Tag Archives: youth slang

Király – The Hungarian “Cool”

Text: Király (királyi)

Transliteration: király → king / királyi → royal (king-ish)

Translation: That’s cool

Context: As a 20-year old Hungarian student, my informant explained to me that this is a phrase commonly used by the younger generations in Hungary to say something is “cool.” Király translates literally to “king,” and the more formal version of the slang, királyi, literally means “king-ish.” For Hungarians, “king-ish” or “king-ly” is their substitute for the American equivalent of “cool.” This is why the younger generations of Hungarians express that they like or think something is “cool,” like a car or a person’s behavior, which were both examples that my informant gave. 

Analysis: The association of “kingly” with cool may have its origins in the monarchy of the Austro-Hungary Empire. The Empire was a great political and economic force during its height in the late 19th century and was one of the major powers in Europe at the time (Spencer). I would speculate that after the Empire’s dissolution following World War I and Hungary’s subsequent economic downturn (Spencer), the phrase királyi emerged in colloquial discourse as a callback to the country’s former imperial greatness. It may have functioned as a form of nostalgia for the powerful monarchy that had once ruled over eastern Europe and was a formidable and revered political force: a reminder of Austro-Hungary’s glory days in strength and prosperity. Királyi may have well been a coping mechanism, a way to imbue the population with strength as they grappled with an unstable economy and an uncertain future. Thus, the association of királyi as a term of admiration became popular in Hungary as they weathered hardship through a strength rooted in the past. Granted, the country is in a much more prosperous position now, so the word must have then (if we were to accept this theory) become so rooted in Hungarian vernacular over time that it was never phased out.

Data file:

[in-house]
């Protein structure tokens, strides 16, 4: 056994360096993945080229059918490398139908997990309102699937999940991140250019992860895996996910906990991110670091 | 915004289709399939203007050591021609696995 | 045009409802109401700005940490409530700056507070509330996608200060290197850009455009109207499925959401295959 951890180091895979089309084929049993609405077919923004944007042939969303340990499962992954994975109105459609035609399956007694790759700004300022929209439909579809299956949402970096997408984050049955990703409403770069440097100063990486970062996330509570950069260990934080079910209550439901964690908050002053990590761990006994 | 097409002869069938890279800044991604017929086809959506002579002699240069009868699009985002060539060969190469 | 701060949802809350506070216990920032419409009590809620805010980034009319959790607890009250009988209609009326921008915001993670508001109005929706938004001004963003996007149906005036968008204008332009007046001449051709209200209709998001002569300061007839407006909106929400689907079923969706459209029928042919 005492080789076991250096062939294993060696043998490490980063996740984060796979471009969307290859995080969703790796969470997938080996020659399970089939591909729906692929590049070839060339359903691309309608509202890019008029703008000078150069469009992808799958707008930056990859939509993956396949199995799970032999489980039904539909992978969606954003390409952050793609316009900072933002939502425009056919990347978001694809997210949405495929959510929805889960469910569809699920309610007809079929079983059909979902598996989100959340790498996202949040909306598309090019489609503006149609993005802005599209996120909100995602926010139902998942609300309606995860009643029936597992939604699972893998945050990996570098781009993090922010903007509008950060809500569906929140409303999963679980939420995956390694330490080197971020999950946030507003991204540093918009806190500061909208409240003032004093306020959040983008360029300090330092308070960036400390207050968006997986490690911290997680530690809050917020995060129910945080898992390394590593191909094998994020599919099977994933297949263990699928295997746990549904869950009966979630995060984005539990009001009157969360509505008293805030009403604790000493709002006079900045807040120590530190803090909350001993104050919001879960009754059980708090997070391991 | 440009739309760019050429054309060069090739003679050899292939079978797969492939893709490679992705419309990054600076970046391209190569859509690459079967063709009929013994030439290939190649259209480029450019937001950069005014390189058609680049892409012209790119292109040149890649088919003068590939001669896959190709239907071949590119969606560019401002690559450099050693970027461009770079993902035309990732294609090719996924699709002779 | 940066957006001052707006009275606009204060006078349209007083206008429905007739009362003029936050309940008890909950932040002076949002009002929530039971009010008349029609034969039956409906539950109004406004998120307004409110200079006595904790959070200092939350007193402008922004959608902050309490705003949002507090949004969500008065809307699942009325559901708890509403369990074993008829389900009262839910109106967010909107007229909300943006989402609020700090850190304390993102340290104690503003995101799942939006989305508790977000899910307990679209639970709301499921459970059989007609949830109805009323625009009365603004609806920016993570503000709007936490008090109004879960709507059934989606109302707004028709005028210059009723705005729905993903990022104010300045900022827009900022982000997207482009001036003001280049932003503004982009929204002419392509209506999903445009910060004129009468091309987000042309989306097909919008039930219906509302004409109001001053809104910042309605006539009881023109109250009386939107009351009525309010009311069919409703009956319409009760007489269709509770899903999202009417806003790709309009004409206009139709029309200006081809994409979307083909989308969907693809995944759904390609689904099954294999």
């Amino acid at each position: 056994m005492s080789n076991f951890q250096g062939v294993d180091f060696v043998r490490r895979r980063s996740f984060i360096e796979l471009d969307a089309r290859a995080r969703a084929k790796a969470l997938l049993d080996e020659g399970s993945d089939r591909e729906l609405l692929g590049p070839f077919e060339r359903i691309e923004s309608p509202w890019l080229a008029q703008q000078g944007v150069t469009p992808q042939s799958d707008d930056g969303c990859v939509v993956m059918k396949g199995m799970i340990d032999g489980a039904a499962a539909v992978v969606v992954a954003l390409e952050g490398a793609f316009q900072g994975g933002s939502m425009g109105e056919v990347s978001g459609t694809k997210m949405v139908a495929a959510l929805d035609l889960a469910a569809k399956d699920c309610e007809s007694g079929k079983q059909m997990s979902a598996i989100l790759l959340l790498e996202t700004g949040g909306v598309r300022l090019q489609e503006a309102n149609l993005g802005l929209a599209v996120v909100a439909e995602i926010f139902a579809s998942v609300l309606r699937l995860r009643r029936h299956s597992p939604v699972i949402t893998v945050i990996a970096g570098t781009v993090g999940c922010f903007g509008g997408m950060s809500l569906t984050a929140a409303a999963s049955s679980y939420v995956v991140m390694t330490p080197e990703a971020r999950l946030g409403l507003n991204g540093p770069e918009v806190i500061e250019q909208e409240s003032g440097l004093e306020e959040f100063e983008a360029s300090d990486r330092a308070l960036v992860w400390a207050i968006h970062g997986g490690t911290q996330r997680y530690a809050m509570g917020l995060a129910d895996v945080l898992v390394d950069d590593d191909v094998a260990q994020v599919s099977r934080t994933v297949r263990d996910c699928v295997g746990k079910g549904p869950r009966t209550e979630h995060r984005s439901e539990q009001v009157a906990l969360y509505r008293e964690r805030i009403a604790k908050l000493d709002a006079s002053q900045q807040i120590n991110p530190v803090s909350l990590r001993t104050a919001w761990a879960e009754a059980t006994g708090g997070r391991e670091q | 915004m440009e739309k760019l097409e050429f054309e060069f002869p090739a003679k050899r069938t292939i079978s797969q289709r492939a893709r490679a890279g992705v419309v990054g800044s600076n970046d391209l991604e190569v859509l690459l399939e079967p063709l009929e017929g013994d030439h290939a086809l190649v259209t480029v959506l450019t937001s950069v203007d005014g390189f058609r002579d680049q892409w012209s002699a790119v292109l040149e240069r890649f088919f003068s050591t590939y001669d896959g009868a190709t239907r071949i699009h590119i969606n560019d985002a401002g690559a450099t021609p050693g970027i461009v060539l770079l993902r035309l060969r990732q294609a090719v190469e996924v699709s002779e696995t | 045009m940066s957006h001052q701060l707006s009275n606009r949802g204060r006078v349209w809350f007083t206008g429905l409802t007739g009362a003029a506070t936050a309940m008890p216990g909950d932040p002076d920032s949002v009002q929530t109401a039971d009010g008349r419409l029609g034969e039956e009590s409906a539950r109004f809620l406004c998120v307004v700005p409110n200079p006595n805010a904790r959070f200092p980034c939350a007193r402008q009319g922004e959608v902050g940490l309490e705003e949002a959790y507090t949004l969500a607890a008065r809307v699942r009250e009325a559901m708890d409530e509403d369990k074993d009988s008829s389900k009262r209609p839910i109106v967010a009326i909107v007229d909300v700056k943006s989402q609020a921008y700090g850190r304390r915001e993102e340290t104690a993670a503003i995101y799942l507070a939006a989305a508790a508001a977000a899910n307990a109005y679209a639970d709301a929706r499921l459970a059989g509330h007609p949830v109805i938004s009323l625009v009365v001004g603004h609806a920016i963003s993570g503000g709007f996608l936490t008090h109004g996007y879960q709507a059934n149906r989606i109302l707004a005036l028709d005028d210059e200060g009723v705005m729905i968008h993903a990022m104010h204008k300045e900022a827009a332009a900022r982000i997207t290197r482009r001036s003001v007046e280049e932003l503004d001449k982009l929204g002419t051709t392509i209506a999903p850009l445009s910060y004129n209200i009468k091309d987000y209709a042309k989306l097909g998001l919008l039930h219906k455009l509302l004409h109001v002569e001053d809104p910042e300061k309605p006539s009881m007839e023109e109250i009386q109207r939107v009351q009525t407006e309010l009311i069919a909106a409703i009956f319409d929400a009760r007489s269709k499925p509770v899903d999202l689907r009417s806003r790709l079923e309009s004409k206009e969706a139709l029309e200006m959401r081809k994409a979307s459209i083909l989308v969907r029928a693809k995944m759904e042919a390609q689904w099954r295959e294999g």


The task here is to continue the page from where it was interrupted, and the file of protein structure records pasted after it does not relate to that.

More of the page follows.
References for historical research:
Spencer, Michael G., and Peter M. Garber. “The Dissolution of the Austro-Hungarian Empire”. IMF Working Papers, vol. 1, no. 66, 1992. https://doi.org/10.5089/9781451848731.001.A001.

凱瑞 : “Carry”

“Kǎi ruì”

Translation: “carry”